But no one knows the reason, however, according to the new owners of the app they believe that the global community “deserves a place to be authentic, a place to be equal, and a place to connect with people nearby.”
We can see that they see an opportunity to tap into local engagement in light of the COVID-19 pandemic, which has kept us all much closer to home – though even then, to release it now, at this late stage of the game, seems a little strange.
Back in 2013, YikYak was first launched, and at one point, was valued at more than $400 million, and had 200 million active users.
However, as with any anonymous platform, cyberbullies and trolls saw the opportunity to spread negative speech, on the other hand, the company was also forced to backtrack on its anonymous approach and this is y providing information to authorities when issued with warrants.
Finally, Snapchat ate into YikYak’s market share, as well as the limited use case for the app, combined with the noted issues with trolls, made it a less relevant consideration. Which finally then lead to its closure four years in.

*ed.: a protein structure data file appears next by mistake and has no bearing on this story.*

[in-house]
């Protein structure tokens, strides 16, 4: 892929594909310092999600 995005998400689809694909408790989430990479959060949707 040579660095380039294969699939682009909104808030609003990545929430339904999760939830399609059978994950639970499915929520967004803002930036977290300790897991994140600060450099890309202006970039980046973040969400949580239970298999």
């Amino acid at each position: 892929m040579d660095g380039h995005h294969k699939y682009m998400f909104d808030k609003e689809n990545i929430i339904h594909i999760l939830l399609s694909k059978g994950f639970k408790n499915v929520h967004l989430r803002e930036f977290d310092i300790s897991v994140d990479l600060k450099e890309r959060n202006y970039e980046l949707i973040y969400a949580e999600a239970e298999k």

Obviously, the lessons of those first years have forced a change in approach, as YikYak’s new website outlining various “guardrails” and safety features to combat such concerns.
However, it seems like a moderation disaster waiting to happen, especially in the times of the COVID-19 misinformation as well as political division through society.
Is there really a place, or a need for YikYak in the current social media sphere?
According to YikYak: “Yik Yak helps unite local communities. College campuses, music festivals, cities, large workplaces, and anywhere in between instantly become friendly herds of fresh new ideas, jokes, perspectives, and friends.”
YikYak V2 is currently available in the US on iOS, with more countries and devices coming soon.